The total cost of a single trade would start at $225. The implied volatility (IV) of these contracts is sitting at 31, which is stunningly low, and another signal that no one is really in on this trade.
This is a fantastic "parking spot" for capital right now.
Looking at some options calculators from the CBOE, if the IV were to increase to 80, the value of this contract jumps to $7. If the IV increases beyond that, and this fund drops to around $18 (from $21.73 today), the value of this contract will surge to $8, giving us profits of anywhere between 211% and 255%.
I don't know if we're going to reach those levels, but I'm looking for at least a 100% gain on this play. If and when the contract doubles, sell half and enjoy the free ride.
(I just have to take a second here to emphasize that the profit potential in options trading is simply incredible. I think my friend Andrew Keene is one of the best trading experts. He hosts a live trading room – full of his top research – once a week, every week for his subscribers. He also sends weekly S.C.A.N. alerts to let his subscribers know about new potential trade opportunities. Click here to check out what he has to say about his system.)
You hear the term "black swan" tossed around a lot – maybe too much. By their very nature, black swans can only blink into existence if no one sees them coming.
We certainly do, but no one on Wall Street seems to believe the extremely likely – perhaps even imminent – scenarios I've just described will ever come to pass, despite openly hostile rhetoric and definitive moves in this direction.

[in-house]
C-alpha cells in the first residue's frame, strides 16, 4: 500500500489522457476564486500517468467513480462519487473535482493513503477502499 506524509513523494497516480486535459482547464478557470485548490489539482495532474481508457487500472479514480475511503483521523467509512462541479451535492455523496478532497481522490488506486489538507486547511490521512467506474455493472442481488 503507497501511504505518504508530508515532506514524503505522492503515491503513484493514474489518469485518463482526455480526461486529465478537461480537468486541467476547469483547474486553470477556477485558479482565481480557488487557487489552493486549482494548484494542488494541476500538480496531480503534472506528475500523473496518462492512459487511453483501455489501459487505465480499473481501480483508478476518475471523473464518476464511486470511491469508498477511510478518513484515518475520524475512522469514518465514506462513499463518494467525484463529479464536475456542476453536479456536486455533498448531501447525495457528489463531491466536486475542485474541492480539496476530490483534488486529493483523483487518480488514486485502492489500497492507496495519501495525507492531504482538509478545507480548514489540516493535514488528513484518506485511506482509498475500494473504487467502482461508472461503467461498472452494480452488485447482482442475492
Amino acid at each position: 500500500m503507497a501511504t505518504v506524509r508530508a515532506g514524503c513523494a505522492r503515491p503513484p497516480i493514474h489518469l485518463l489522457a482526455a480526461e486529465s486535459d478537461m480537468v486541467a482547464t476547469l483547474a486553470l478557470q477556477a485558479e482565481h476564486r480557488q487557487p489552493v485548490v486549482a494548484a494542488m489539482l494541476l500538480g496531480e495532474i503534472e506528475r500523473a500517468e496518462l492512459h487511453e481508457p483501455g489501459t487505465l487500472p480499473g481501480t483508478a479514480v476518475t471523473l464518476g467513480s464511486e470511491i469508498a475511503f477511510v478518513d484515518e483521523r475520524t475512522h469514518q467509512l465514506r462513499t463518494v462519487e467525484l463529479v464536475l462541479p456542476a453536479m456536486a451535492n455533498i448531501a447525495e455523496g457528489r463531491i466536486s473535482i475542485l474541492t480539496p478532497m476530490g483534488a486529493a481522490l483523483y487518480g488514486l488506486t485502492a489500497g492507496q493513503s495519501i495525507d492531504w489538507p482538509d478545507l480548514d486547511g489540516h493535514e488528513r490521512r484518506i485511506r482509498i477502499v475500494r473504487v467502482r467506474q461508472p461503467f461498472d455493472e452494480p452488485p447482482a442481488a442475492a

If things really get ugly in Hong Kong – and we're just one headline away from that happening – you're going to see people pouring into short bets in Hong Kong. And we'll be able to profit handsomely when the time comes.
About the Author
Garrett Baldwin is a globally recognized research economist, financial writer, and consultant with degrees from Northwestern, Johns Hopkins, Purdue, and Indiana University. He is a seasoned financial and political risk analyst, with a focus on stocks, hedge funds, private equity, blockchain, and housing policy. He has conducted risk assessment projects for clients in 27 countries, and consulted on policy and financial operations for some of the nation's largest financial institutions, including a $1.5 trillion credit fund, a $43 billion credit and auto loan giant, as well as two of the largest Wall Street banks by assets under management.
Garrett joined Money Map Press as an economist and researcher in 2011, specializing in alternative strategies with an emphasis on fundamental and technical analysis.